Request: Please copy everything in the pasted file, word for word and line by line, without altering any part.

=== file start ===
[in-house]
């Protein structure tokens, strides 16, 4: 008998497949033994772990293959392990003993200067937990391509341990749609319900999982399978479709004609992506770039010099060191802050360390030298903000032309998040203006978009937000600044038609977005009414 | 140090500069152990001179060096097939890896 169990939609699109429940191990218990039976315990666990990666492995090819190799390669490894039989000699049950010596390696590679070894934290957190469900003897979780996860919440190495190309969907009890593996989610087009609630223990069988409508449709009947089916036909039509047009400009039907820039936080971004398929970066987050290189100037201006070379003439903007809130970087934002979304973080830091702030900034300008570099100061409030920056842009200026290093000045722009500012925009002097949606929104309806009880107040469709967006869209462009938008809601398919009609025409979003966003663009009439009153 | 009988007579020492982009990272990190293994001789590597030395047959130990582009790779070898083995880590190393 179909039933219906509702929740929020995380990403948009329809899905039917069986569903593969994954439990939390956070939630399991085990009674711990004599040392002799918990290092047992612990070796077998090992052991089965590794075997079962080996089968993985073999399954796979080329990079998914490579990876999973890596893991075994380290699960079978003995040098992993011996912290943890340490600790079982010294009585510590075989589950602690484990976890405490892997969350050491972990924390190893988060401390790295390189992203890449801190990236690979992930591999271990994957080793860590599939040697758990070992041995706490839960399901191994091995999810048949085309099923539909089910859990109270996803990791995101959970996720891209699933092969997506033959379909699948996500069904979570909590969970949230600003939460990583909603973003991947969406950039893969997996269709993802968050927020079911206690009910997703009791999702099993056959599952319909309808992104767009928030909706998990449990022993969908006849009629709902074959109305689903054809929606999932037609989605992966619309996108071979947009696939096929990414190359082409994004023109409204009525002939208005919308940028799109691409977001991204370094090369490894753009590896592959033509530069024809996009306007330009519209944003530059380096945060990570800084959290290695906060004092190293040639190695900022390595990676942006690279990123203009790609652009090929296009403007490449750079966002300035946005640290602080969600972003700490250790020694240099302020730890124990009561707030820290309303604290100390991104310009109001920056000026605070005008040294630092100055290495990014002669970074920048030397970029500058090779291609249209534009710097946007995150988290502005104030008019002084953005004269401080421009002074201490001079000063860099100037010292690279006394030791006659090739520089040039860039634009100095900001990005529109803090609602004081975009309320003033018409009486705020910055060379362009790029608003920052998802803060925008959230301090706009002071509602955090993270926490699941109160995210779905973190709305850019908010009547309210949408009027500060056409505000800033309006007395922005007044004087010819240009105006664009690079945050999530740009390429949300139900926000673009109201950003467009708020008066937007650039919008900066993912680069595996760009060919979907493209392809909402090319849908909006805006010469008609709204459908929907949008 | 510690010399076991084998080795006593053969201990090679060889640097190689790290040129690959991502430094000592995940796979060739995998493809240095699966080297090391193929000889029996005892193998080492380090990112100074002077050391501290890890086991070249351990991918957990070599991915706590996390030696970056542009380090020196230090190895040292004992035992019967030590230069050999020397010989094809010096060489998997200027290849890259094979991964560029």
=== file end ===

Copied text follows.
[in-house]
């Protein structure tokens, strides 16, 4: 008998497949033994772990293959392990003993200067937990391509341990749609319900999982399978479709004609992506770039010099060191802050360390030298903000032309998040203006978009937000600044038609977005009414 | 140090500069152990001179060096097939890896 169990939609699109429940191990218990039976315990666990990666492995090819190799390669490894039989000699049950010596390696590679070894934290957190469900003897979780996860919440190495190309969907009890593996989610087009609630223990069988409508449709009947089916036909039509047009400009039907820039936080971004398929970066987050290189100037201006070379003439903007809130970087934002979304973080830091702030900034300008570099100061409030920056842009200026290093000045722009500012925009002097949606929104309806009880107040469709967006869209462009938008809601398919009609025409979003966003663009009439009153 | 009988007579020492982009990272990190293994001789590597030395047959130990582009790779070898083995880590190393 179909039933219906509702929740929020995380990403948009329809899905039917069986569903593969994954439990939390956070939630399991085990009674711990004599040392002799918990290092047992612990070796077998090992052991089965590794075997079962080996089968993985073999399954796979080329990079998914490579990876999973890596893991075994380290699960079978003995040098992993011996912290943890340490600790079982010294009585510590075989589950602690484990976890405490892997969350050491972990924390190893988060401390790295390189992203890449801190990236690979992930591999271990994957080793860590599939040697758990070992041995706490839960399901191994091995999810048949085309099923539909089910859990109270996803990791995101959970996720891209699933092969997506033959379909699948996500069904979570909590969970949230600003939460990583909603973003991947969406950039893969997996269709993802968050927020079911206690009910997703009791999702099993056959599952319909309808992104767009928030909706998990449990022993969908006849009629709902074959109305689903054809929606999932037609989605992966619309996108071979947009696939096929990414190359082409994004023109409204009525002939208005919308940028799109691409977001991204370094090369490894753009590896592959033509530069024809996009306007330009519209944003530059380096945060990570800084959290290695906060004092190293040639190695900022390595990676942006690279990123203009790609652009090929296009403007490449750079966002300035946005640290602080969600972003700490250790020694240099302020730890124990009561707030820290309303604290100390991104310009109001920056000026605070005008040294630092100055290495990014002669970074920048030397970029500058090779291609249209534009710097946007995150988290502005104030008019002084953005004269401080421009002074201490001079000063860099100037010292690279006394030791006659090739520089040039860039634009100095900001990005529109803090609602004081975009309320003033018409009486705020910055060379362009790029608003920052998802803060925008959230301090706009002071509602955090993270926490699941109160995210779905973190709305850019908010009547309210949408009027500060056409505000800033309006007395922005007044004087010819240009105006664009690079945050999530740009390429949300139900926000673009109201950003467009708020008066937007650039919008900066993912680069595996760009060919979907493209392809909402090319849908909006805006010469008609709204459908929907949008 | 510690010399076991084998080795006593053969201990090679060889640097190689790290040129690959991502430094000592995940796979060739995998493809240095699966080297090391193929000889029996005892193998080492380090990112100074002077050391501290890890086991070249351990991918957990070599991915706590996390030696970056542009380090020196230090190895040292004992035992019967030590230069050999020397010989094809010096060489998997200027290849890259094979991964560029």